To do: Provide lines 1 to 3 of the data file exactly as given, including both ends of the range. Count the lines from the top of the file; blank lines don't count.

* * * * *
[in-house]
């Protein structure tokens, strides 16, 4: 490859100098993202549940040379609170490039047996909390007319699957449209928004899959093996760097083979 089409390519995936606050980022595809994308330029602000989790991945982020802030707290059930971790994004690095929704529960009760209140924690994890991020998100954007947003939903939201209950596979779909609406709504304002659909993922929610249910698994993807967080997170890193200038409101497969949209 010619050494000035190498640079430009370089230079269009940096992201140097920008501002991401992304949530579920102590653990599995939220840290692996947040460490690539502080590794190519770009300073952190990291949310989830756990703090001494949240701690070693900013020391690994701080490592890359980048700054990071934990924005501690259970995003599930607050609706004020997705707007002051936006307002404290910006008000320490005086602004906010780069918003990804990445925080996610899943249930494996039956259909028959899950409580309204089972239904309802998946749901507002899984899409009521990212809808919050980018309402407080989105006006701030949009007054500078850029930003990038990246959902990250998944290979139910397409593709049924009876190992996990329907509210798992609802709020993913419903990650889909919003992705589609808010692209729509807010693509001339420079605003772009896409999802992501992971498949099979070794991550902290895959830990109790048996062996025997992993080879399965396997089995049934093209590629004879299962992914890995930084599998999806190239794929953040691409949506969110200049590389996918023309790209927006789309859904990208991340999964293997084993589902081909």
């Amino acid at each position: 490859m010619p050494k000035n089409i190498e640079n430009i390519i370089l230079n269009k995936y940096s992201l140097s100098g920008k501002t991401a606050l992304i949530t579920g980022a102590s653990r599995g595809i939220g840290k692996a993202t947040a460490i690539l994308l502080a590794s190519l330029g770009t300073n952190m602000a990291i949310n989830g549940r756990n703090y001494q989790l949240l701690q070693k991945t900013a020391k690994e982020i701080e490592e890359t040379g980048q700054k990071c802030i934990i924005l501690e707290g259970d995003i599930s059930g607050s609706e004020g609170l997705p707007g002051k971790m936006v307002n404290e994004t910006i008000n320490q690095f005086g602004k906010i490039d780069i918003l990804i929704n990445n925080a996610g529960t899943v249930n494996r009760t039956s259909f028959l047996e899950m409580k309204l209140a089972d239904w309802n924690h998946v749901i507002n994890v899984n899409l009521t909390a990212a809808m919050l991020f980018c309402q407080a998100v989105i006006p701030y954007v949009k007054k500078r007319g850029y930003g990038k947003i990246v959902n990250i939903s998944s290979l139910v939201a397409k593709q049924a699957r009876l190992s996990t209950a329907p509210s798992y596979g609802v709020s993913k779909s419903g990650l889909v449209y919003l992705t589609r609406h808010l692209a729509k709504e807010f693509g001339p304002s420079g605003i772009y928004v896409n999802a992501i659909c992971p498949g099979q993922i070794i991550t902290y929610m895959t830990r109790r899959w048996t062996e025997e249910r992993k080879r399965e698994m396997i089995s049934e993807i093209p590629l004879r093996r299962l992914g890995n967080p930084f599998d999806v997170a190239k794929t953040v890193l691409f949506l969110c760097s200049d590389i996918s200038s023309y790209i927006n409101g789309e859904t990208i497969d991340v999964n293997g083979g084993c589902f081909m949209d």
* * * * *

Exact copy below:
[in-house]
């Protein structure tokens, strides 16, 4: 490859100098993202549940040379609170490039047996909390007319699957449209928004899959093996760097083979 089409390519995936606050980022595809994308330029602000989790991945982020802030707290059930971790994004690095929704529960009760209140924690994890991020998100954007947003939903939201209950596979779909609406709504304002659909993922929610249910698994993807967080997170890193200038409101497969949209 010619050494000035190498640079430009370089230079269009940096992201140097920008501002991401992304949530579920102590653990599995939220840290692996947040460490690539502080590794190519770009300073952190990291949310989830756990703090001494949240701690070693900013020391690994701080490592890359980048700054990071934990924005501690259970995003599930607050609706004020997705707007002051936006307002404290910006008000320490005086602004906010780069918003990804990445925080996610899943249930494996039956259909028959899950409580309204089972239904309802998946749901507002899984899409009521990212809808919050980018309402407080989105006006701030949009007054500078850029930003990038990246959902990250998944290979139910397409593709049924009876190992996990329907509210798992609802709020993913419903990650889909919003992705589609808010692209729509807010693509001339420079605003772009896409999802992501992971498949099979070794991550902290895959830990109790048996062996025997992993080879399965396997089995049934093209590629004879299962992914890995930084599998999806190239794929953040691409949506969110200049590389996918023309790209927006789309859904990208991340999964293997084993589902081909």
């Amino acid at each position: 490859m010619p050494k000035n089409i190498e640079n430009i390519i370089l230079n269009k995936y940096s992201l140097s100098g920008k501002t991401a606050l992304i949530t579920g980022a102590s653990r599995g595809i939220g840290k692996a993202t947040a460490i690539l994308l502080a590794s190519l330029g770009t300073n952190m602000a990291i949310n989830g549940r756990n703090y001494q989790l949240l701690q070693k991945t900013a020391k690994e982020i701080e490592e890359t040379g980048q700054k990071c802030i934990i924005l501690e707290g259970d995003i599930s059930g607050s609706e004020g609170l997705p707007g002051k971790m936006v307002n404290e994004t910006i008000n320490q690095f005086g602004k906010i490039d780069i918003l990804i929704n990445n925080a996610g529960t899943v249930n494996r009760t039956s259909f028959l047996e899950m409580k309204l209140a089972d239904w309802n924690h998946v749901i507002n994890v899984n899409l009521t909390a990212a809808m919050l991020f980018c309402q407080a998100v989105i006006p701030y954007v949009k007054k500078r007319g850029y930003g990038k947003i990246v959902n990250i939903s998944s290979l139910v939201a397409k593709q049924a699957r009876l190992s996990t209950a329907p509210s798992y596979g609802v709020s993913k779909s419903g990650l889909v449209y919003l992705t589609r609406h808010l692209a729509k709504e807010f693509g001339p304002s420079g605003i772009y928004v896409n999802a992501i659909c992971p498949g099979q993922i070794i991550t902290y929610m895959t830990r109790r899959w048996t062996e025997e249910r992993k080879r399965e698994m396997i089995s049934e993807i093209p590629l004879r093996r299962l992914g890995n967080p930084f599998d999806v997170a190239k794929t953040v890193l691409f949506l969110c760097s200049d590389i996918s200038s023309y790209i927006n409101g789309e859904t990208i497969d991340v999964n293997g083979g084993c589902f081909m949209d």